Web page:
E-cigarette (e-cig) use is rising, but much is unknown about the effects of its vapor. This vapor contains chemicals such as propylene glycol, a known antimicrobial, and nicotine, whose derivatives are carcinogenic. Here, we study the effects of vaping on resident bacteria of the oral cavity and on oral cell inflammation. Oral streptococci are major residents in the oral cavity, with S. mutans the primary cause of dental caries. Growth and biofilm formation have been shown to be enhanced upon exposure to traditional cigarette smoke in vitro. In this study, we analyzed the effects of e-cig vapor on growth and biofilm formation in S. mutans, S. sanguinis, and S. gordonii. Organisms and oral epithelial cells were treated using nicotine-free and 3mg nicotine vapor, as well as double-shot menthol freeze flavored 3mg nicotine vapor in a vape chamber designed to phenocopy physiologically relevant exposure. Nicotine-independent inhibition of growth occurred upon exposure in all three bacterial species. Interestingly, biofilm formation was enhanced in the S. mutans while decreased in S. sanguinis and S. gordonii. Epithelial cells showed activation of survival pathways by Western Blot upon exposure to only e-cigarette vapor as well as co-culturing of bacterial and oral epithelial cells at a multiplicity of infection of one The pioneer colonizers S. gordonii and S. sanguinis generally antagonize caries-causing S. mutans, which can become a predominant member of the community under appropriate conditions, leading to dental caries formation. The observed decrease in the biofilm formation of the commensals S. sanguinis and S. gordonii upon e-cig vapor exposure indicates the opportunistic colonization of S. mutans, whose biofilm-forming abilities increased. Following e-cig usage, dental caries and cancer in the oral epithelium may result from this dysbiosis of the microbiome.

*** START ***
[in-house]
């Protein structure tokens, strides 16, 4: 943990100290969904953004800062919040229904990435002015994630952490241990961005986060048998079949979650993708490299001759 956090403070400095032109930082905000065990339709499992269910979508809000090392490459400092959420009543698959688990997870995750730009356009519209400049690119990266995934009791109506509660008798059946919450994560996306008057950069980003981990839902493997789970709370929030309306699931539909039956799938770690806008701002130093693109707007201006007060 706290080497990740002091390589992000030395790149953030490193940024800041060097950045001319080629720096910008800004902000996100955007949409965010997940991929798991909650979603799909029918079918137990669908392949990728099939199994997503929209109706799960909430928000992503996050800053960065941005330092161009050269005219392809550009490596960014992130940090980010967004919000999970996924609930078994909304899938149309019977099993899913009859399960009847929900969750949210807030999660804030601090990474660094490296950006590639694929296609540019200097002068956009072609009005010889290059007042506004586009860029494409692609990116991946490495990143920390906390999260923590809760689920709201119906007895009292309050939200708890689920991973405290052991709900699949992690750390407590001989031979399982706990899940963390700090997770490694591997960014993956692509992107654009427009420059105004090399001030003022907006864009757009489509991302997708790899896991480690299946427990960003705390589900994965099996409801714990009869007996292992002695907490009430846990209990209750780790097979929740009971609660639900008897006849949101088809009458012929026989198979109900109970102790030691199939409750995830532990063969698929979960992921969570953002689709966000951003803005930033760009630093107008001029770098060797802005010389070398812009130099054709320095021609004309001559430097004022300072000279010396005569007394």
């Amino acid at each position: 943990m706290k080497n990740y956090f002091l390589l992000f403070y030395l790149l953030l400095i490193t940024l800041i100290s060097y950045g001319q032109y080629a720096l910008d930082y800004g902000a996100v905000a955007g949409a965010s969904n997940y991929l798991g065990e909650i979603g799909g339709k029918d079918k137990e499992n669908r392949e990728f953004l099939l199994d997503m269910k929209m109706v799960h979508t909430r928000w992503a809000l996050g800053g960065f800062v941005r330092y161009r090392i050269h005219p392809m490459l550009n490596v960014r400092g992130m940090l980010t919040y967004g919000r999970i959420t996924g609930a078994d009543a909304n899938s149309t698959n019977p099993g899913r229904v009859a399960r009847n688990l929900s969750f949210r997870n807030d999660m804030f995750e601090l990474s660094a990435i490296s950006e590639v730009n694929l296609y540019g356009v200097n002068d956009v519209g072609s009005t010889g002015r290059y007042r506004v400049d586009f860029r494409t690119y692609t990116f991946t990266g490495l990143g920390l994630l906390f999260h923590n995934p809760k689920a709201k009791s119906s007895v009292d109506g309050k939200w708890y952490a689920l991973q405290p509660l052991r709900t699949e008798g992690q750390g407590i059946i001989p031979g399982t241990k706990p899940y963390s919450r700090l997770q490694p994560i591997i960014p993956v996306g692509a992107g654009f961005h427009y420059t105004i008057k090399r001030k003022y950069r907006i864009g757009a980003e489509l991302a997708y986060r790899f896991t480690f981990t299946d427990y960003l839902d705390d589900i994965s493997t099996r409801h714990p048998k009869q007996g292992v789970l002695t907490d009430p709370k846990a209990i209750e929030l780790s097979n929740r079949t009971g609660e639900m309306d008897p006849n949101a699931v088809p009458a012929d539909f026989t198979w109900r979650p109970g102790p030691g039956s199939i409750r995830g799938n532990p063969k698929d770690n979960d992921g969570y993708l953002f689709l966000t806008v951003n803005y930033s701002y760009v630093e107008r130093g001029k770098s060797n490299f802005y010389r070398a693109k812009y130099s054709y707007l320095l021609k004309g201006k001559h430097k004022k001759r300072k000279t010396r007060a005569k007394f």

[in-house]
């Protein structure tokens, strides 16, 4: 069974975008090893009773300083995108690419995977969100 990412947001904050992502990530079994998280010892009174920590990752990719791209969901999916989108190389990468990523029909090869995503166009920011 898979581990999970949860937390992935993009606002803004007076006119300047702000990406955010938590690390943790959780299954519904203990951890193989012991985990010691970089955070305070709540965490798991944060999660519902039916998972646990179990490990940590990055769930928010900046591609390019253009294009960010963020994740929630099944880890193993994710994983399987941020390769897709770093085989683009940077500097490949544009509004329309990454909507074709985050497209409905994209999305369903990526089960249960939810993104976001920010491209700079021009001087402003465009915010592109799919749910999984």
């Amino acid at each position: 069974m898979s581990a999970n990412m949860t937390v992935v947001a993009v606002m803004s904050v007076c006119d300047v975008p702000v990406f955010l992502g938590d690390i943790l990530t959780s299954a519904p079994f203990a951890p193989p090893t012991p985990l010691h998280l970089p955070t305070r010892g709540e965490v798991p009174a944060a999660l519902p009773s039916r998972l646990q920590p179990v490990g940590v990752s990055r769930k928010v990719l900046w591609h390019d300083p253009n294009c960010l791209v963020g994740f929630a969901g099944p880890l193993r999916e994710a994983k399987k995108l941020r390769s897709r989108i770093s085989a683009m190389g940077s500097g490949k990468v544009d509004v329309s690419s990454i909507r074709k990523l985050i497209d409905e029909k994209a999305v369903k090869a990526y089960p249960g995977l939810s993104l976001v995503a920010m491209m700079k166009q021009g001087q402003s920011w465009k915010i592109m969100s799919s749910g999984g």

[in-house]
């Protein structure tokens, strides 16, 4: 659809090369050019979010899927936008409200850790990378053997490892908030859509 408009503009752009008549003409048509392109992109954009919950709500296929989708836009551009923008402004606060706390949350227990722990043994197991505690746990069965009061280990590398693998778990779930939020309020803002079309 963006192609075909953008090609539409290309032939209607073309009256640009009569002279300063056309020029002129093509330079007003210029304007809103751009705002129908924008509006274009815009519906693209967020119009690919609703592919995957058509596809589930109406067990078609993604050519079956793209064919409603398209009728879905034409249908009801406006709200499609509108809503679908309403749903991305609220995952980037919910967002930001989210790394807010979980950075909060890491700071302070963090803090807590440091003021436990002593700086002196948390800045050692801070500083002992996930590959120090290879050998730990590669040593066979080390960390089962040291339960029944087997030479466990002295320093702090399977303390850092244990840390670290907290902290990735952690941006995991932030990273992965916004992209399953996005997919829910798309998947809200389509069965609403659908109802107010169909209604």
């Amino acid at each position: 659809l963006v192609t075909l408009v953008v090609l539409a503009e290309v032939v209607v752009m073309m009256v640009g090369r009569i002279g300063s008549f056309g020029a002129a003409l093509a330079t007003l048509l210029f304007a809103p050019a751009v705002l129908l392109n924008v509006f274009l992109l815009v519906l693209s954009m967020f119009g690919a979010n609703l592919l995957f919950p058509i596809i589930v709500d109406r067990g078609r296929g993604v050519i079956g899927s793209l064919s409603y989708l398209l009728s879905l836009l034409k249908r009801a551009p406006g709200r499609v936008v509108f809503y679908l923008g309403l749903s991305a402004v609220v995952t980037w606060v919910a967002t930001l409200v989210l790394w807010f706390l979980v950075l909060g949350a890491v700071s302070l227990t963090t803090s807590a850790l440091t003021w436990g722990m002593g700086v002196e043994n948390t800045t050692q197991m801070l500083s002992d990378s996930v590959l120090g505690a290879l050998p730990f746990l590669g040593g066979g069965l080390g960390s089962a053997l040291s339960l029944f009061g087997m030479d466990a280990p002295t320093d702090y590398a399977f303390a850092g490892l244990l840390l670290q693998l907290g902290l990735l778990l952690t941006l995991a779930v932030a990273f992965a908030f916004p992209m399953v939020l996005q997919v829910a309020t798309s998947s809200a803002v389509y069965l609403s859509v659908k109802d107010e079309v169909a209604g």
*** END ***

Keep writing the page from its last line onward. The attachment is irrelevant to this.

Bachelor of Science (B.S.)
College of Medicine
Burnett School of Biomedical Sciences
Caldwell, Matthew, "The Effects of Vaping on Oral Streptococci and Oral Inflammation" (2020). Honors Undergraduate Theses. 681.